Why Traders should NOT set money or percentage goals

First of all: Happy Maha Shivratri !!

On this auspicious occasion We as traders should make resolutions that should enable us to finally escape the unprofitable trading behavior . The truth is, after one week of great trading, most traders will fall back into old patterns and desperately chase the millions they think they can make by using bigger positions, taking trades based on guessing and looking for new and better trading systems. By considering and answering the following points, and not forgetting them throughout the year, you will come your goal of becoming a consistently profitable trader a lot closer.


Honest Self-Check

The first step towards becoming the consistently profitable trader, who lives from his trading profits, is being clear about where you are now.

Ask yourself the following questions to get a clear picture of your current standpoint as a trader:

  1. How long have I been trading? If you have been trading for a few years and still cannot see the light at the end of the tunnel, it is time to change EVERYTHING you do about trading.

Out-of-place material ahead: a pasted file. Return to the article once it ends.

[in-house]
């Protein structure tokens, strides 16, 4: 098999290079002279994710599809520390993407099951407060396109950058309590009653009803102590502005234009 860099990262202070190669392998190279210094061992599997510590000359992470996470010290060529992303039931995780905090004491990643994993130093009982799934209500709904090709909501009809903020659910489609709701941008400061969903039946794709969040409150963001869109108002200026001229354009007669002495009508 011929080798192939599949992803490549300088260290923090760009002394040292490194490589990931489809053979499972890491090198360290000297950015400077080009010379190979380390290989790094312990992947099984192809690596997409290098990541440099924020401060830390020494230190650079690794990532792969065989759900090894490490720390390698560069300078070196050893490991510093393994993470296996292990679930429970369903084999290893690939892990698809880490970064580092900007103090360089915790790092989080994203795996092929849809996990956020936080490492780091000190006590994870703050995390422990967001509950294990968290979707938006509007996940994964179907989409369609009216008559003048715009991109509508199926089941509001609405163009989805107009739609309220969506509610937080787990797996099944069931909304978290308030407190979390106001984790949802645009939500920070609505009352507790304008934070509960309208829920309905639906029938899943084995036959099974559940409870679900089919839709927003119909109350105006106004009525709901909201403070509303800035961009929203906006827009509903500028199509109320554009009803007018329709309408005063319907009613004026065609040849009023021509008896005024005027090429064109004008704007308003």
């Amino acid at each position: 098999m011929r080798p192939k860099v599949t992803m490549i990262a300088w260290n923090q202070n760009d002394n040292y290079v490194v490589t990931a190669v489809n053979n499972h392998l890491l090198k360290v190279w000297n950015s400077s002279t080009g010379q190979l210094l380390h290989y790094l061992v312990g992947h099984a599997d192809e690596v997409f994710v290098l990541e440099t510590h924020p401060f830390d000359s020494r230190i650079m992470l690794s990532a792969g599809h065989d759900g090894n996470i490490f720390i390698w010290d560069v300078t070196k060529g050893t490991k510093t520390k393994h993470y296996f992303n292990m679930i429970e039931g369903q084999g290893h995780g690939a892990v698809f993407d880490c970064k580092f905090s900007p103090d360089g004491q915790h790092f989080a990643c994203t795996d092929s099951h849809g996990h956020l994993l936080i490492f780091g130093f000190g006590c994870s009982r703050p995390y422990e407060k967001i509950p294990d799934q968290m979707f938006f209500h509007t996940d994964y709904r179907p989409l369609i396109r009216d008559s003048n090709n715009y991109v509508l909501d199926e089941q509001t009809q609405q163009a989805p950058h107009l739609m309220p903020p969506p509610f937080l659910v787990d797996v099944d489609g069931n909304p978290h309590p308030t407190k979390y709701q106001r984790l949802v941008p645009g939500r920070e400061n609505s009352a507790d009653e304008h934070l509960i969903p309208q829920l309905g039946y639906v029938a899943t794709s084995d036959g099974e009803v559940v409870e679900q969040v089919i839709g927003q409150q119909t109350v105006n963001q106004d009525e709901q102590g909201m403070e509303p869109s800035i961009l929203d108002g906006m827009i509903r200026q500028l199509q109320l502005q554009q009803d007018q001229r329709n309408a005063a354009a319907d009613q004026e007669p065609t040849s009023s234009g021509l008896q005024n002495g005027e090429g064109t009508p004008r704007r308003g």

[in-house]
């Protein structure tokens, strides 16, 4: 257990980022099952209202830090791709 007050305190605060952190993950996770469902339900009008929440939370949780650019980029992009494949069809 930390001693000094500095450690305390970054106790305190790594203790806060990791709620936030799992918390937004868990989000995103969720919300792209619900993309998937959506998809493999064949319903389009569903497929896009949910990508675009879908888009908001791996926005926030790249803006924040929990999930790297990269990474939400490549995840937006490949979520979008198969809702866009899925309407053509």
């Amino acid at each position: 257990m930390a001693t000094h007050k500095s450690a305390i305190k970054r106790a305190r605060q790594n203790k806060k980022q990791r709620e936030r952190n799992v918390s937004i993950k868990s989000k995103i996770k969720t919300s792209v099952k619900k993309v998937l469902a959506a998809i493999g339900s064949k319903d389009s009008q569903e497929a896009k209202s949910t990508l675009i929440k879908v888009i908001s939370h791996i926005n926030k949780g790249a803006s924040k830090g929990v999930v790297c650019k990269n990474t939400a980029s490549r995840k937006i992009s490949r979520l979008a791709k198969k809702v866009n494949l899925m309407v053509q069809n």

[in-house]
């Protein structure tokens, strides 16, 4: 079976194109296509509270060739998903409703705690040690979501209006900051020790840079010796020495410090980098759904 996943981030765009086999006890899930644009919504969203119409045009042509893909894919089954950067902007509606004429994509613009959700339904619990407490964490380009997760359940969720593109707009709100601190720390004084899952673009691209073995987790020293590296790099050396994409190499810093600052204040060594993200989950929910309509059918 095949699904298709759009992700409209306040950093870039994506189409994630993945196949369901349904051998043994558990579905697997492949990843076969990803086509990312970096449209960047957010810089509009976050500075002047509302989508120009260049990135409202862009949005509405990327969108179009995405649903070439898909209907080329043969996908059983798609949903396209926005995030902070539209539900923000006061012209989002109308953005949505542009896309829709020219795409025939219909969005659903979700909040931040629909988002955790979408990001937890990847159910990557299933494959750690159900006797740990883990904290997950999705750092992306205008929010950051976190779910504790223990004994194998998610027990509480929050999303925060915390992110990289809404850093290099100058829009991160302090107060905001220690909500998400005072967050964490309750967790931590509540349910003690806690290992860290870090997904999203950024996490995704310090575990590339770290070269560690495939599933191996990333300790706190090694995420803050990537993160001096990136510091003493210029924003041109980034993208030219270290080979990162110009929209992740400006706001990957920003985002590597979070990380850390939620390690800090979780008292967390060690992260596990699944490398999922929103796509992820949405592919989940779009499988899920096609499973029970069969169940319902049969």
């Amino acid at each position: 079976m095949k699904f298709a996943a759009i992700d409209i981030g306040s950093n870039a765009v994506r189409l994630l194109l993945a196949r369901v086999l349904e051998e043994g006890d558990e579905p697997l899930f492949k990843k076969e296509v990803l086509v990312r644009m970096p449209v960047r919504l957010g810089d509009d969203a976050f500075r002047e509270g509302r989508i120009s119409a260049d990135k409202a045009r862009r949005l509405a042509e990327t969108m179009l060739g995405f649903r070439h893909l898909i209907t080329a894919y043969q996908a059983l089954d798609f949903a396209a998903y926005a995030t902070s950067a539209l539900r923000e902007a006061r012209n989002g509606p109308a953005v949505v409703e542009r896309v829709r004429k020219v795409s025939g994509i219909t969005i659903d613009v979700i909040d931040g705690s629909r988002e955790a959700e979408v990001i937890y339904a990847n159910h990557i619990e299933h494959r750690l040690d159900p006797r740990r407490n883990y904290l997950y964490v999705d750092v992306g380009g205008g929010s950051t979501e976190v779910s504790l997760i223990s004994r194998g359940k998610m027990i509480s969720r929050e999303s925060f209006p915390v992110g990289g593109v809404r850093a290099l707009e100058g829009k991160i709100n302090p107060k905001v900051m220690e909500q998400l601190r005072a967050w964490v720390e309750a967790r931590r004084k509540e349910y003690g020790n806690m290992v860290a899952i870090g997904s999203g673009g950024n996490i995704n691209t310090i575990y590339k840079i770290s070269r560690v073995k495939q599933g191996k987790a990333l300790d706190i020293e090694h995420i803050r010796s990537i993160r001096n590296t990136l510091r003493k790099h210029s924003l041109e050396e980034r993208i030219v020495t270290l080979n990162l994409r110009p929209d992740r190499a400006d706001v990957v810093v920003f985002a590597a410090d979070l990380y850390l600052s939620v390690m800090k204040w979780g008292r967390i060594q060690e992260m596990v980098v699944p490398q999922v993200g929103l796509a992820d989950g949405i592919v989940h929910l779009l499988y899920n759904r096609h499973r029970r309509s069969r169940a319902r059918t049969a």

2. Am I close to making it as a trader? Is your account balance pointing down, are you constantly trading around break even or do you still get wild swings in your trading performance?
  3. Do I still make amateur mistakes, such as violating my trading rules, looking for new systems, shortcuts and expect to find a method that makes me rich quick?
  4. How often did I change my trading approach last year?
  5. How was my progress in 2014 overall ?

But more importantly, be honest when answering these questions. In the end, no one cares if you lie to yourself you should be accountable to yourself. Only you know how much it means to you to become a full-time trader. Without knowing where you are now, you cannot find ways to where you want to go.


Realistic Expectations And Goals

“If you have been trading for a few years, but still cannot make money, don’t expect to replace your day job within a few months.”